Here let me pause for breath in my story, for though I had a great regard for every member of the family, yet without compare sir Conolly, commonly called, for short, amongst his friends, sir Condy Rackrent, was ever my great favourite, and, indeed, the most universally beloved man I had ever seen or heard of, not excepting his great ancestor sir Patrick, to whose memory he, amongst other instances of generosity, erected a handsome marble stone in the church of Castle Rackrent, setting forth in large letters his age, birth, parentage, and many other virtues, concluding with the compliment so justly due, that “ sir Patrick Rackrent lived and died a monument of old Irish hospitality.”

CONTINUATION OF THE MEMOIRS

OF THE

RACKRENT FAMILY.

HISTORY OF SIR CONOLLY RACKRENT.'

least;

Sir CondY RACKRENT, by the grace of God heir at law to the Castle Rackrent estate, was a remote branch of the family: born to little or no fortune of his own, he was bred to the bar ; at which, having many friends to push him, and no mean natural abilities of his own, he doubtless would, in process of time, if he could have borne the drudgery of that study, have been rapidly made king's counsel, at the

but things were disposed of otherwise, and he never went the circuit but twice, and then made no figure for want of a fee, and being unable to speak in public. He received his education chiefly in the college of Dublin; but before he came to years of discretion lived in the country, in a small but slated house, within view of the end of the avenue. I remember him bare footed and headed, running through the street of O'Shaughlin's town, and playing at pitch and tuss, ball, marbles, and what not, with the boys of the town, amongst whom my son Jason was a great favourite with him. As for me, he was ever my white-headed boy: often's the time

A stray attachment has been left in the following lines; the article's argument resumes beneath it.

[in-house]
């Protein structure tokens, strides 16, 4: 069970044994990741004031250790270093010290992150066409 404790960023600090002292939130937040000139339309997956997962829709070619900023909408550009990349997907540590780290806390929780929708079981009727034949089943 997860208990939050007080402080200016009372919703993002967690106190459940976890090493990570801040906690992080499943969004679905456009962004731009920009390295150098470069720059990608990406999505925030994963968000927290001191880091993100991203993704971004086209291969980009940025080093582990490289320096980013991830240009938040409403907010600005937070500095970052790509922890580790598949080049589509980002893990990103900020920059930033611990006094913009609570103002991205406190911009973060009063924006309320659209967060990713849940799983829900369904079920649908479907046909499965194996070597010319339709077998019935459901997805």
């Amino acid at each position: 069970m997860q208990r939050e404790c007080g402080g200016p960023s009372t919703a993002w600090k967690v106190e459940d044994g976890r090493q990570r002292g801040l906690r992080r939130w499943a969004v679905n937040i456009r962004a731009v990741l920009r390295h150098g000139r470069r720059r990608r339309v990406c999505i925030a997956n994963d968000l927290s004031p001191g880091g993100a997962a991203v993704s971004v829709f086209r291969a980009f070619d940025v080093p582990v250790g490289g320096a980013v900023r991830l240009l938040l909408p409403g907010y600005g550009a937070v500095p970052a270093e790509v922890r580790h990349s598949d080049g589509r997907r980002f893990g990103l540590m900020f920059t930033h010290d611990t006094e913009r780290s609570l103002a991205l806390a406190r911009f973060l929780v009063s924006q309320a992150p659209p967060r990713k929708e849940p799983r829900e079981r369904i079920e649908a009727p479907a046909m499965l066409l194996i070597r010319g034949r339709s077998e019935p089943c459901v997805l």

when I would call in at his father's, where I was always made welcome ; he would slip down to me in the kitchen, and love to sit on my knee, whilst I told him stories of the family, and the blood from which he was sprung, and how he might look forward, if the then present man should die without childer, to being at the head of the Castle Rackrent estate. This was then spoke quite and clear at random to please the child, but it pleased Heaven to accomplish my prophecy afterwards, which gave him a great opinion of my judgment in business. He went to a little grammar-school with many others, and my son amongst the rest, who was in his class, and not a little useful to him in his book learning, which he acknowledged with gratitude ever after. These rudiments of his education thus completed, he got ahorseback, to which exercise he was ever addicted, and used to gallop over the country while yet but a slip of a boy, under the care of sir Kit's huntsman, who was very fond of him, and often lent him his gun, and took him out a-shooting under his own eye. By these means he became well acquainted and popular amongst the poor in the neighbourhood early ; for there was not a cabin at which he had not stopped some morning or other, along with the huntsman, to drink a glass of burnt whiskey out of an eggshell, to do him good and warm his heart, and drive the cold out of his stomach. The old people always told him he was a great likeness of sir Patrick ; which made him first have an ambition to take after him, as far as his fortune should allow.